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“I think the most important thing about how I’ve gone about this is to see the possibilities for varied experiences of human behaviour, but specifically within the context of power imbalances. To understand that people are a product of their relationship to power and without such a positioning, we will always make somewhat false assessments of them. I am very deliberate about writing silenced experiences back into the archive and so the only reader that I feel the need to do something for is the reader whose experiences have also been erased. For those readers, I hope they feel affirmed and confirmed as valid. If they then choose to use their own voices to cement their experiences, I am even happier,” explains Khan.

The book seems aware of the great breadth of “isms” it must hold, and does so carefully. Instead of a reductive attempt to explain all identity markers at once, Khan peels back each layer. He starts with religion and the confusion that comes from living with a father who both espouses Islam and offers his greatest devotion to alcohol. While this is already a bristling, unresolved discussion, Khan dives headlong into the unstable battle of class, where the car you drive, the area in which you live, the preference for English in the home and even working outside of home (rather than inside the home) are all criteria for whether you can indeed keep up with the Joneses – or the Van der Merwes.

In one passage, Khan expertly takes us into the world of slurs, where words such as “boesman” or “Slams” indicate different meanings depending on whose mouth says them and in what context. Elsewhere, the outdated and horrifying practice of serenades – in which male students must sing to, match up with and spend an evening talking to women students – sets the scene for a critical discussion about sexuality and the ways in which many of our institutions are set up to uphold conservative gender norms.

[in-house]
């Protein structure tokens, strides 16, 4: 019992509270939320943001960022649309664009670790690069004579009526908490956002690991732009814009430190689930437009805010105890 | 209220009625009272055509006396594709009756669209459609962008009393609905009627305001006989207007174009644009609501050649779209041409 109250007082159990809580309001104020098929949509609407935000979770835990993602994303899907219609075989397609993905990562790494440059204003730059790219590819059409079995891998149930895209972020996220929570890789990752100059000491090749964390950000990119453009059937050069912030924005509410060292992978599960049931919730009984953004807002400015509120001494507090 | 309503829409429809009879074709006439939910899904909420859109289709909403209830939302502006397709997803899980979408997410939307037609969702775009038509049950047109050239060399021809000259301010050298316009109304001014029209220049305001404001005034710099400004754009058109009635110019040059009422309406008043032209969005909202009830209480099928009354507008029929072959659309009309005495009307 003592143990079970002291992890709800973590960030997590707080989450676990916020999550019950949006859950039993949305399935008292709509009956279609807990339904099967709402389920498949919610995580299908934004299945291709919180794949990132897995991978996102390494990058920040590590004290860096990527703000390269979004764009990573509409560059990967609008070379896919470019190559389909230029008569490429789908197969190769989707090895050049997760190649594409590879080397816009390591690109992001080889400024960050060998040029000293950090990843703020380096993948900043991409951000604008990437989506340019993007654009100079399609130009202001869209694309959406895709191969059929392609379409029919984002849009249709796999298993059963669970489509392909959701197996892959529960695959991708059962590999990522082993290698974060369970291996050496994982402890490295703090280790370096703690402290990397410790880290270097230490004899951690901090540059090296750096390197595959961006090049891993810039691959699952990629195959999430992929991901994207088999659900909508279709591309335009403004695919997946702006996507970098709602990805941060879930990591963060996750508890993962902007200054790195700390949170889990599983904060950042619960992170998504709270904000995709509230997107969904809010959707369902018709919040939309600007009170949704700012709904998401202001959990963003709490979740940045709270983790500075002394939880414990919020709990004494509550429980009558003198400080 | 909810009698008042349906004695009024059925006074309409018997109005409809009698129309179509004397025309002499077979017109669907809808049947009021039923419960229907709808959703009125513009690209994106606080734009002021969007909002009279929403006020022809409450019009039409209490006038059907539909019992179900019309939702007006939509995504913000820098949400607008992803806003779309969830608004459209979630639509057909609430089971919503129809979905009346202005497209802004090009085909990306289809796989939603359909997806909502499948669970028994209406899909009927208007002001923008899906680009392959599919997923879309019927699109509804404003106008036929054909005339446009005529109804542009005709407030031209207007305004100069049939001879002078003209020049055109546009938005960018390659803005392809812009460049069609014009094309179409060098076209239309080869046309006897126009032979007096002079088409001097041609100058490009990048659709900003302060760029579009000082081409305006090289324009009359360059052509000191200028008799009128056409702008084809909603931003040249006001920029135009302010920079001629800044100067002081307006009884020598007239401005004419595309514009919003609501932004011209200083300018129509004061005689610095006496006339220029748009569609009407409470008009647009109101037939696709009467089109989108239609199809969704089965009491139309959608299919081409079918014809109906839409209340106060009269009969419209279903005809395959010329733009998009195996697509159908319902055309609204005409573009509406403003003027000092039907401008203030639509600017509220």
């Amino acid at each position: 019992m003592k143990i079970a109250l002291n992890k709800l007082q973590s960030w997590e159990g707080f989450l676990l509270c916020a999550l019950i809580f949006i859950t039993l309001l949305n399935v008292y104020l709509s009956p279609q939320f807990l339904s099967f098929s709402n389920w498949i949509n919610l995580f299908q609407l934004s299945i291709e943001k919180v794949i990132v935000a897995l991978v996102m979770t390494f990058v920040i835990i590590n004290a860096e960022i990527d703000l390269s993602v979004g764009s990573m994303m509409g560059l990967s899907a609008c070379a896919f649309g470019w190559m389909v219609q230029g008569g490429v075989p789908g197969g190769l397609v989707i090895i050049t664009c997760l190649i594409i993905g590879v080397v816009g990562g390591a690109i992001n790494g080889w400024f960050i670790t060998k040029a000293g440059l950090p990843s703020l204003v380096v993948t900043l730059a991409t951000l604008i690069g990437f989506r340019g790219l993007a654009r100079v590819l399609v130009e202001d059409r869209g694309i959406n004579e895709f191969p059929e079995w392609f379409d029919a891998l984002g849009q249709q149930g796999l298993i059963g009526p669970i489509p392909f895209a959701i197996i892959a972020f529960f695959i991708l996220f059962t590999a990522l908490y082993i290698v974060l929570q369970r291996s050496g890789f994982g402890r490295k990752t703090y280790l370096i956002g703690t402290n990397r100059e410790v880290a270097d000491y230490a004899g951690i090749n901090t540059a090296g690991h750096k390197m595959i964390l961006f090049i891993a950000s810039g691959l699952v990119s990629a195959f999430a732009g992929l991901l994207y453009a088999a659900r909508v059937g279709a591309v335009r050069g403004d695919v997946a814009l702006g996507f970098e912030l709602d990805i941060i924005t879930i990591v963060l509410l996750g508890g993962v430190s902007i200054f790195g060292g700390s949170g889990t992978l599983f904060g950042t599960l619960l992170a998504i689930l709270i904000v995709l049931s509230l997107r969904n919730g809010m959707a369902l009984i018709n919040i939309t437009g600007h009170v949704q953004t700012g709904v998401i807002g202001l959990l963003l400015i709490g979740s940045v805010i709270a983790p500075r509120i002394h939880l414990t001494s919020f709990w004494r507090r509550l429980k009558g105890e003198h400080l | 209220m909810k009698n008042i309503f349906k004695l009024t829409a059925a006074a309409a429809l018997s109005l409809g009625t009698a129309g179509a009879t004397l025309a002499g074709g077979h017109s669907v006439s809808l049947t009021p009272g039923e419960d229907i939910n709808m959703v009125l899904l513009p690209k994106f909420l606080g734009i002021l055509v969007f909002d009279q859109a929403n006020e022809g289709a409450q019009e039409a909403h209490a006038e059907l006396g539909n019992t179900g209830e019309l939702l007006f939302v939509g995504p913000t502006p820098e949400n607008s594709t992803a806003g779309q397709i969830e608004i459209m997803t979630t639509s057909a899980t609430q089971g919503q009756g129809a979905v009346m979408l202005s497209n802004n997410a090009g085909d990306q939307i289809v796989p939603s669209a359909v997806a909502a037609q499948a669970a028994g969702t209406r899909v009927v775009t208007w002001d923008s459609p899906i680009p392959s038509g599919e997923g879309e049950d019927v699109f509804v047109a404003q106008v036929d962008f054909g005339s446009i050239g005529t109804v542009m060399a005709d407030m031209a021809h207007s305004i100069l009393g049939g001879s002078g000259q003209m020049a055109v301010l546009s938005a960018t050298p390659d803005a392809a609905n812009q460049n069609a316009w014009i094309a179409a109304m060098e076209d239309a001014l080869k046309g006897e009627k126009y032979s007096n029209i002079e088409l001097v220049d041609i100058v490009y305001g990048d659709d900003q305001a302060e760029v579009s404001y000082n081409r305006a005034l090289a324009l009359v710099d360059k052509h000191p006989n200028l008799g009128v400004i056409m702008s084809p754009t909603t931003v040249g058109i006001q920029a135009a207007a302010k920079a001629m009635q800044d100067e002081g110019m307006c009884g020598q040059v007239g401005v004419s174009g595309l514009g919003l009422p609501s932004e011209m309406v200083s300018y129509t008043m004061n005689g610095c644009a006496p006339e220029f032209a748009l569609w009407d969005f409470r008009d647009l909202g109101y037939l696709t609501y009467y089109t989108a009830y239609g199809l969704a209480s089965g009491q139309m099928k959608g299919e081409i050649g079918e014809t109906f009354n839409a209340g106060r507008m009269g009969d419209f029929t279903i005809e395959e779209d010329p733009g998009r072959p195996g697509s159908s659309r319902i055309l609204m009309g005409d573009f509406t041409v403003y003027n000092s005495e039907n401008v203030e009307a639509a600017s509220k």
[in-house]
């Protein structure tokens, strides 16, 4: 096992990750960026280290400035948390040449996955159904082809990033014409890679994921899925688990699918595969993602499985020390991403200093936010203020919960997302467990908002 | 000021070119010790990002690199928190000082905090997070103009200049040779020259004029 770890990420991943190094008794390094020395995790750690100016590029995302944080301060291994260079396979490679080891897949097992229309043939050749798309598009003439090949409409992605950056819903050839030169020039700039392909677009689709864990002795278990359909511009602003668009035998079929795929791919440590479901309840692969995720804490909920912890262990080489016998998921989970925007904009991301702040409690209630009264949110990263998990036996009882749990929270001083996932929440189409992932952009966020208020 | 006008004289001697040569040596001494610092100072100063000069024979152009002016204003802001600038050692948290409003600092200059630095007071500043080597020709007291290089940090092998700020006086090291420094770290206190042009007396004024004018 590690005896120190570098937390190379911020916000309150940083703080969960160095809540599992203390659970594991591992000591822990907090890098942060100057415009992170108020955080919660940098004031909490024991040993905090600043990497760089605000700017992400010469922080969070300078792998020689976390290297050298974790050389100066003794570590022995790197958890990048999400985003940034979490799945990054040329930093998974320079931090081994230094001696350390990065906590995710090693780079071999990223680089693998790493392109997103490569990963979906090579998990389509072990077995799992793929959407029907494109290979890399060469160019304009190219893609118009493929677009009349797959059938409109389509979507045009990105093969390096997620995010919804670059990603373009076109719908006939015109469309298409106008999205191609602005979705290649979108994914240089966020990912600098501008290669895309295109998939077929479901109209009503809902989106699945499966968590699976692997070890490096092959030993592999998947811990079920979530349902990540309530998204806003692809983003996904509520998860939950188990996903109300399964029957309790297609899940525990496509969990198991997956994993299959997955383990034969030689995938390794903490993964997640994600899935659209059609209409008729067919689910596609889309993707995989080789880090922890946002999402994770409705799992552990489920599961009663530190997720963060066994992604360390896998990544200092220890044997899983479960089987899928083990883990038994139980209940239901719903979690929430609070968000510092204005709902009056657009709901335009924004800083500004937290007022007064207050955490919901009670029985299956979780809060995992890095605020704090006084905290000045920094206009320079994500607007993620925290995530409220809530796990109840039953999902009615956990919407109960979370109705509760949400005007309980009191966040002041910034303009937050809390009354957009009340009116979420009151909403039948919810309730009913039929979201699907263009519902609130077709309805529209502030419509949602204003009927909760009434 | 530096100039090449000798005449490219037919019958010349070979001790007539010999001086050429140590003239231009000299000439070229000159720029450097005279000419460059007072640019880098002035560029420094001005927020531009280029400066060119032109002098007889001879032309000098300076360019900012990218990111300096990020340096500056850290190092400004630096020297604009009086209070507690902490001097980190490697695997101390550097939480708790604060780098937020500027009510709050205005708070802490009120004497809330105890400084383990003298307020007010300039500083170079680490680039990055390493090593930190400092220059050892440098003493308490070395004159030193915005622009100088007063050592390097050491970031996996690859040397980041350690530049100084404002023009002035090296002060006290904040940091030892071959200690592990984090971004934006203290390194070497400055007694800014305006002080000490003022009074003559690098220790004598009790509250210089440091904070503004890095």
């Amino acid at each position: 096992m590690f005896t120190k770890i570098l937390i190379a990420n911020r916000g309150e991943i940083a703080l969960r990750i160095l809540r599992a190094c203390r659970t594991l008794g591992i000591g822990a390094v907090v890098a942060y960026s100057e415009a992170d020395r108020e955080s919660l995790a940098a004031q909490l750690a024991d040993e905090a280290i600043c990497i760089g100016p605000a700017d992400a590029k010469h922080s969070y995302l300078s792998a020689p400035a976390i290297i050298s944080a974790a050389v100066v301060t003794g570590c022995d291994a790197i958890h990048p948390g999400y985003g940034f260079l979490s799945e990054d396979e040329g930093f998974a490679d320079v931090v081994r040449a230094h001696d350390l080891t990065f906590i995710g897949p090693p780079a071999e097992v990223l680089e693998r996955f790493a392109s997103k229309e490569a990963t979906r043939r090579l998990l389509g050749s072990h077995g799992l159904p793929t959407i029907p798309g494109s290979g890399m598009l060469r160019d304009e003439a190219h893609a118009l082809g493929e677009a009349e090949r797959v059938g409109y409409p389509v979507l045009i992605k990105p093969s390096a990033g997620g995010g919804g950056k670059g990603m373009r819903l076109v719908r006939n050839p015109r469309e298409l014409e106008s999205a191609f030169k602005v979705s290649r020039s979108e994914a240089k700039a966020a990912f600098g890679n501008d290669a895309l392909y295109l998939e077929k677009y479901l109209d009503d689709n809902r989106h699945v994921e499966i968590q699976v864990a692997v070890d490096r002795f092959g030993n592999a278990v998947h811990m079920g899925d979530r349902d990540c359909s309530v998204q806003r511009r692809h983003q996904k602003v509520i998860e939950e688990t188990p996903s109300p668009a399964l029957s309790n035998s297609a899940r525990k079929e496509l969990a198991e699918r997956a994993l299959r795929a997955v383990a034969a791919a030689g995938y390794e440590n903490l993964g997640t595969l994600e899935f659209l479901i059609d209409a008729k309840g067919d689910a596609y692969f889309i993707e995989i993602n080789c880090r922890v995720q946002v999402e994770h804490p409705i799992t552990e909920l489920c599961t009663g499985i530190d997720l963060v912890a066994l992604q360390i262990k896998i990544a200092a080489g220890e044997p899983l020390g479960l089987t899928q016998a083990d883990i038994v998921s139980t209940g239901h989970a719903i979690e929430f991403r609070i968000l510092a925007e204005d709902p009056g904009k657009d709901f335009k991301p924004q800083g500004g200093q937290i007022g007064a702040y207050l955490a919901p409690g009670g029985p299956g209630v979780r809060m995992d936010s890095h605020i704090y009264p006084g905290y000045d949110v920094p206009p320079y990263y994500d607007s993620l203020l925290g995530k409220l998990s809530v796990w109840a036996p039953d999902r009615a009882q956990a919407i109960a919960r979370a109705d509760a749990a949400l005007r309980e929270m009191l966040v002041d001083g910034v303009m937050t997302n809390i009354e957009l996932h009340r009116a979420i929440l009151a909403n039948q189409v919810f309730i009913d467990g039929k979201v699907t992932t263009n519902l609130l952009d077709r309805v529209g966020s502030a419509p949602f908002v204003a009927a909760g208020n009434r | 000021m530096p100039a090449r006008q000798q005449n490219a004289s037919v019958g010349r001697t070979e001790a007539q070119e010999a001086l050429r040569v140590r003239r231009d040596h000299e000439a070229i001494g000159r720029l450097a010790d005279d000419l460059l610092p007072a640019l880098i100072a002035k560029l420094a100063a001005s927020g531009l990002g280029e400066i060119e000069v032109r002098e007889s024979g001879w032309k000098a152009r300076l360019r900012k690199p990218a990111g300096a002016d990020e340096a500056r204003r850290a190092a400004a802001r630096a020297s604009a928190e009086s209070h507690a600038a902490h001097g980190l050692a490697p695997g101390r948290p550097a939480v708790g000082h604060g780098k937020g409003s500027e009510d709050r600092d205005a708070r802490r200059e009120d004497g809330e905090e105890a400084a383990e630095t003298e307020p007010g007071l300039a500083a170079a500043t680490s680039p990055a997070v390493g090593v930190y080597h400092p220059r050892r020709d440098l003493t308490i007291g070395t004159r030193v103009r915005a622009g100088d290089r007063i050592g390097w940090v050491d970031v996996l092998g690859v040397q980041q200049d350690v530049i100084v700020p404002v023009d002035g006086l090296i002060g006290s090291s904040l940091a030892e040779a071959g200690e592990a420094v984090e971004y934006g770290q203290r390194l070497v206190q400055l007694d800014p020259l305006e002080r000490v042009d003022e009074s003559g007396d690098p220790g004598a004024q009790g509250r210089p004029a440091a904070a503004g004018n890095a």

Inverting power dynamics

Khan’s greatest achievement in his handling of “big” politics is that he has refused sensationalism, even where it might be expected. The story of Khan’s older sister dating a gangster does not indulge the reader looking for a “clutching pearls” moment, and while Khan reels at the idea of a racist slur being used in his community, he does not behave as if racism is rare or shocking.

Khan’s depictions are rooted in black life. While those unexposed to black life might struggle to keep abreast of these, perhaps that is exactly what Frantz Fanon meant when talking about changing the locus of enunciation, or point of view, to speak from the perspective of marginalised people – and to do so without explaining or justifying our experience.

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Khan’s environment is quite different from my own, but even as a black woman immigrant raised in Durban, many of the subtle and seemingly hyper-specific references to food, family and dysfunction in Khamr rang true of my own experiences growing up. 

“The capital politics for me is always about inverting power dynamics,” Khan says. “So that process was always very clearly to empower things that have been misrepresented and to diminish things that have been unjustly empowered. As the book is consumed, I’ve realised that my experiences are not as personal as I would like to think. These are all our experiences and so the choices I make in the writing must serve a purpose for more than just me, and I hope that has come to life.”